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February 13, 1926


JAMA. 1926;86(7):488. doi:10.1001/jama.1926.02670330032013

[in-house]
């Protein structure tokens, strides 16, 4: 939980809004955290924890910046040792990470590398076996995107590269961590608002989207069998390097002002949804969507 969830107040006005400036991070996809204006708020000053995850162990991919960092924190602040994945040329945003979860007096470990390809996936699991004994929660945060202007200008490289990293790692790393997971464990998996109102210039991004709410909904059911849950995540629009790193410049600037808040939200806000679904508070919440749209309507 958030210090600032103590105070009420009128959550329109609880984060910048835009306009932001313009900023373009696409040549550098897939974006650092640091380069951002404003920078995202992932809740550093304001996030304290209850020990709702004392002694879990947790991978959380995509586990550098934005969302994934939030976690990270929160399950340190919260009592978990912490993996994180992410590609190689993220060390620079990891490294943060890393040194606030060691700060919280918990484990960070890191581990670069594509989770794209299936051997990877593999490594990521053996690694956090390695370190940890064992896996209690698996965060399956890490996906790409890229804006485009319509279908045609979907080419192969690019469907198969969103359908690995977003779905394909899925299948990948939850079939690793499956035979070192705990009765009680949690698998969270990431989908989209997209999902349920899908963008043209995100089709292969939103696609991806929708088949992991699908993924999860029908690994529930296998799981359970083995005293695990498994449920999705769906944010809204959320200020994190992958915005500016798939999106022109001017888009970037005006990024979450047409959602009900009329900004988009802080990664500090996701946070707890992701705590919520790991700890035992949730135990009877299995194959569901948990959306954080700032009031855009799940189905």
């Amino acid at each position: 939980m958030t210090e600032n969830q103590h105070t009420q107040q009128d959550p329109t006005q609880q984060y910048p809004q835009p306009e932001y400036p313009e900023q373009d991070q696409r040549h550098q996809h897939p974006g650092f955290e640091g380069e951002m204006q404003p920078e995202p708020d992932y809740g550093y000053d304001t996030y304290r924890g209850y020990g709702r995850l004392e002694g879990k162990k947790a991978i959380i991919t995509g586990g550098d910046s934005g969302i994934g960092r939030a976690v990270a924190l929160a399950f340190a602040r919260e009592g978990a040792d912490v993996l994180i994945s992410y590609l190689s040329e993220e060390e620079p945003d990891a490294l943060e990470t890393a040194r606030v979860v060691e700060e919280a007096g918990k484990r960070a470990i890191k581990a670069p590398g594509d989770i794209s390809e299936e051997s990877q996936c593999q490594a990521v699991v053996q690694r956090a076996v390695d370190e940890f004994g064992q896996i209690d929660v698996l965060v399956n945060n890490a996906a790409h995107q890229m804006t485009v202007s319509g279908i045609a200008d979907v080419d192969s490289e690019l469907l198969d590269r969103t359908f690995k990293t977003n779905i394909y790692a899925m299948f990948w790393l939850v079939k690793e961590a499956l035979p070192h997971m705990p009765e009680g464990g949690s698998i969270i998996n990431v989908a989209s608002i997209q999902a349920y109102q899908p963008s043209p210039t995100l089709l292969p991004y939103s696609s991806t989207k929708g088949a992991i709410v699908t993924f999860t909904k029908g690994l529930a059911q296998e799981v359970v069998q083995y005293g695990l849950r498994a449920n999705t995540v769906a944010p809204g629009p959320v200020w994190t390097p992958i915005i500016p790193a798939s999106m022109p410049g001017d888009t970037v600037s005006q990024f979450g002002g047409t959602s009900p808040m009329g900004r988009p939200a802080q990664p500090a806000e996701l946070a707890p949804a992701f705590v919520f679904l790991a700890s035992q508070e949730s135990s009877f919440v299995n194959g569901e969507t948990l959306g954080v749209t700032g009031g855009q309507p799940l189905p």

The susceptibility of different persons to a drug sometimes shows marked variations; occasionally the same individual exhibits variations in sensitiveness at different periods, owing to changes in his physiologic condition or to other factors that cannot be evaluated. Such inequalities in susceptibility are by no means identical, however, with what is commonly described in pharmacologic circles as tolerance. The latter is acquired through continued use of the drug, so that an habitual consumer is often able to take without conspicuous characteristic effects quantities that would lead to untoward results in unaccustomed persons. This is notably true of opium and its derivatives; it is likewise familiar in connection with alcohol. Instances are recorded in which steady drinkers have been in the habit of taking alcohol in daily doses exceeding 10 cc. per kilogram of body weight; that is to say, for an adult, no less than 23 ounces of absolute alcohol,

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